I'm sad to say that the Webnographers.org wiki (editable web pages) on Virtual Ethnography, on which I did 99% of the aggregation of bibliographic resources and editorial work -
adding a great number of books, academic papers, syllabi, videos and some scholarly, digital tools -
has been taken down.
These are some of the pages:
I've posted some of these resources to this blog in the past (here, for example: http://scott-macleod.blogspot.com/2009/08/salmon-leaping-books-at.html from August 2009), but a great deal is lost - possibly half of the bibliographic references that I've posted since that time.
In contacting the person :) who started it numerous times (5-7), she told me she would try to put it up again, or in another form as a wordpress blog, for example, but this hasn't happened yet. I use Webnographers.org, and add to it, regularly, and have been needing to use it for an upcoming paper I have been planning to give on Tourism and the Internet, but unfortunately, this wiki, or these resources, aren't up again.
Such an ongoing, wiki bibliography, on virtual ethnography, can be enormously useful to all kinds of scholars and people, especially over time, so it's being unavailable, since at least around January 20, 2010, is not only a loss to many people, but also to me.
What 'larger' processes might account for this?
It's hard to say, but perhaps it reflects a move away from free, open sharing of scholarly materials, a kind of mini-closing of one, wiki resource.
If it is a result of some kind of arbitrariness, and even a kind of wrong, in taking it down, unbeknownst to the person who started it, this kind of thing has a long history on the internet, - and, often, what goes around comes around, on the web, too.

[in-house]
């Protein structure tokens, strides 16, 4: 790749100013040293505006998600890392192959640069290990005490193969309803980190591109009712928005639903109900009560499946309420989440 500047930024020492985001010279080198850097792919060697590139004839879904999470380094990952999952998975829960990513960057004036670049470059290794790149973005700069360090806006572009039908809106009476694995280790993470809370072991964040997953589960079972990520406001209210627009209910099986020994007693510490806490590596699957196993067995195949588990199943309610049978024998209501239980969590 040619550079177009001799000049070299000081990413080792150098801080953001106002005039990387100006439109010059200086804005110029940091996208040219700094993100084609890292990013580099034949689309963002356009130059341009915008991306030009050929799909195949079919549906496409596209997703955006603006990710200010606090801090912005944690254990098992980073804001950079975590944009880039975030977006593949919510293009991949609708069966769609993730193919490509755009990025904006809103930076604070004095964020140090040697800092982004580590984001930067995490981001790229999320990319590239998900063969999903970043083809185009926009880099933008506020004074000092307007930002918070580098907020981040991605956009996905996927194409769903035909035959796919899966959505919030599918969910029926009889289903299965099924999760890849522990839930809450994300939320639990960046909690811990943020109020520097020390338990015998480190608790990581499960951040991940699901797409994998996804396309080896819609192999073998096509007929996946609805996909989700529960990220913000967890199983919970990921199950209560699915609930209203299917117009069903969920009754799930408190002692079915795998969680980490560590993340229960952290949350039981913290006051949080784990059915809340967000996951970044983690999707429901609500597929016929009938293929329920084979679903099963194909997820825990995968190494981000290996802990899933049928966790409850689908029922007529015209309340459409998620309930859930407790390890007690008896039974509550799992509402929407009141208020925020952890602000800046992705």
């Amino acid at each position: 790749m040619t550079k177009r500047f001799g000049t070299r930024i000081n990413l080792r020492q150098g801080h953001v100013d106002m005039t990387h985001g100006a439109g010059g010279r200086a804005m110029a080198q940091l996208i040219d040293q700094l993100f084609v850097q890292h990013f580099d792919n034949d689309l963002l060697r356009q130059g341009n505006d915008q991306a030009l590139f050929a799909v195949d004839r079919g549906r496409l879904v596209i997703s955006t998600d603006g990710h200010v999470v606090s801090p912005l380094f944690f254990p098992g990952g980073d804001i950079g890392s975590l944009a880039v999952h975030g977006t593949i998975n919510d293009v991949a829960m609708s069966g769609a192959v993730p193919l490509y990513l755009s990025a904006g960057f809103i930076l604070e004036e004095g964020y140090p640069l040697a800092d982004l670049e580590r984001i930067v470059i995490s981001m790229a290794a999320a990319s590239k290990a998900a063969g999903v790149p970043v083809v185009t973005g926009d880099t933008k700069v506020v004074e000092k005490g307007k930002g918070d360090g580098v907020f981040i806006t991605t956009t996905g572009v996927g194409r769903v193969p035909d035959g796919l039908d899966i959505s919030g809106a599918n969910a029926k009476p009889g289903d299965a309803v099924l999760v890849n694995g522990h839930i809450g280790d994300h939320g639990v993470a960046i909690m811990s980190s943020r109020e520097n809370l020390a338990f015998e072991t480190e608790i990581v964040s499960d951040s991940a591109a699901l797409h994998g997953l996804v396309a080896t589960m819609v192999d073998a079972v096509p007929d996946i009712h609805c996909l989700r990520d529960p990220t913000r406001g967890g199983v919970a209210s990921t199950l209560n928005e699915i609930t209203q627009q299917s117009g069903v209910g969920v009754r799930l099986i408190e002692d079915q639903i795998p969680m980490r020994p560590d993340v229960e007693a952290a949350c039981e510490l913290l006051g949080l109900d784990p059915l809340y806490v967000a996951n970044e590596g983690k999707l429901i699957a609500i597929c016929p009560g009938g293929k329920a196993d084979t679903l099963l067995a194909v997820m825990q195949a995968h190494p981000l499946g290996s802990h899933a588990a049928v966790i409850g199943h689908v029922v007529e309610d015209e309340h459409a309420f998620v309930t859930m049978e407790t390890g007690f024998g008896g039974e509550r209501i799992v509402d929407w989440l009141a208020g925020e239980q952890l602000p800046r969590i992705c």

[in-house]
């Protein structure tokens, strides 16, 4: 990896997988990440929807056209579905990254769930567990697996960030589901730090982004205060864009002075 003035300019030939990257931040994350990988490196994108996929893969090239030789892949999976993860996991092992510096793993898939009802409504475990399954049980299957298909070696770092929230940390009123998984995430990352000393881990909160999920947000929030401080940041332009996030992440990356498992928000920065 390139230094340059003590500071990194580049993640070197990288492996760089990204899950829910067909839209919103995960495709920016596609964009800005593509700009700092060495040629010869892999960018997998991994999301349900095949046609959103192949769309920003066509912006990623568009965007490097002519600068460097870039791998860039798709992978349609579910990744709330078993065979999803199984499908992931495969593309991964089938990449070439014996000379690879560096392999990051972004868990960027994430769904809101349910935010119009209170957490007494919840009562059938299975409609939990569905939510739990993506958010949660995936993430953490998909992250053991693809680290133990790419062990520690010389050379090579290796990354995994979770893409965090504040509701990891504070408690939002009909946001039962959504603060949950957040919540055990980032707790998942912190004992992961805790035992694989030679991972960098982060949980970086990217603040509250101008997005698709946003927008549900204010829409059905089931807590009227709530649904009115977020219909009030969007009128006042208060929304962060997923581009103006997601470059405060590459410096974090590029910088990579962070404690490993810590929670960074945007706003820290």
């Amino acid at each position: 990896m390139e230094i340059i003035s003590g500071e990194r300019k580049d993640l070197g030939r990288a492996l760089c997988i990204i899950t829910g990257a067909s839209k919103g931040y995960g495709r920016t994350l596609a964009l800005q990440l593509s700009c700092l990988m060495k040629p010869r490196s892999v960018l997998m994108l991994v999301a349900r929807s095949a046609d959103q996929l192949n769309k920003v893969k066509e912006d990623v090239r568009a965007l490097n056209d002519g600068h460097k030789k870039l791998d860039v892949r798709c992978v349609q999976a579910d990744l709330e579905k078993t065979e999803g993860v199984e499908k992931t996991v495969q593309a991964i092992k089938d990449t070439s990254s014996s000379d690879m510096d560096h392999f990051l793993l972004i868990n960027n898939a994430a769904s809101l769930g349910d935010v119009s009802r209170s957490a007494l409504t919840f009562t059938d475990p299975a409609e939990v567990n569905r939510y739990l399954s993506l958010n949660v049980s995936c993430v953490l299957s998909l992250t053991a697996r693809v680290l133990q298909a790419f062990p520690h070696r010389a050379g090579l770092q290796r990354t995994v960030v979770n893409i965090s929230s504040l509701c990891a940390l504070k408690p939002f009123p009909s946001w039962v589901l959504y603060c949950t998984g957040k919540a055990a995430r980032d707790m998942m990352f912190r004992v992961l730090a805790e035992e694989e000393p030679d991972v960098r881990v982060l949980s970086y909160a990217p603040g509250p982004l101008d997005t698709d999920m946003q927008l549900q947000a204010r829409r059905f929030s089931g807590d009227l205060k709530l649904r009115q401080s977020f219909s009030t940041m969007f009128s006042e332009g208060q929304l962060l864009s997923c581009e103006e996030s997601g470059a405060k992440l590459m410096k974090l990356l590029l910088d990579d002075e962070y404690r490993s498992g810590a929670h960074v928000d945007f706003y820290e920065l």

I had added so much to it on the principle of open, wiki-sharing.
I'm hoping it's saved at the WebArchive, Library of Congress, or in another Nation State's web-archiving efforts, or in other venues, and that it will re-surface at some point, so that I can continue to add to it.
Make backups, look for 'Terms of Service,' and be careful how you invest your research time.
As with open, wiki World University and School, I very much see the benefits of sharing academic resources, especially about the web, and for innovation, and would love to see a flourishing of such (serious, knowledge-oriented) wikis and resources, in all kinds of ways.
Such open sharing of knowledge-resources, and idea-exchange, is, arguably, what has led to ongoing innovation (hacking, too, especially) in the IT revolution (via proprietary/copyrighted information, in libraries, too), in conjunction with ownership processes (e.g. Benkler's "The Wealth of Networks" (Yale UP), which you can read for free here, for example).
(http://scott-macleod.blogspot.com/2011/02/fallen-tree-im-sad-to-say-that.html - February 15, 2011)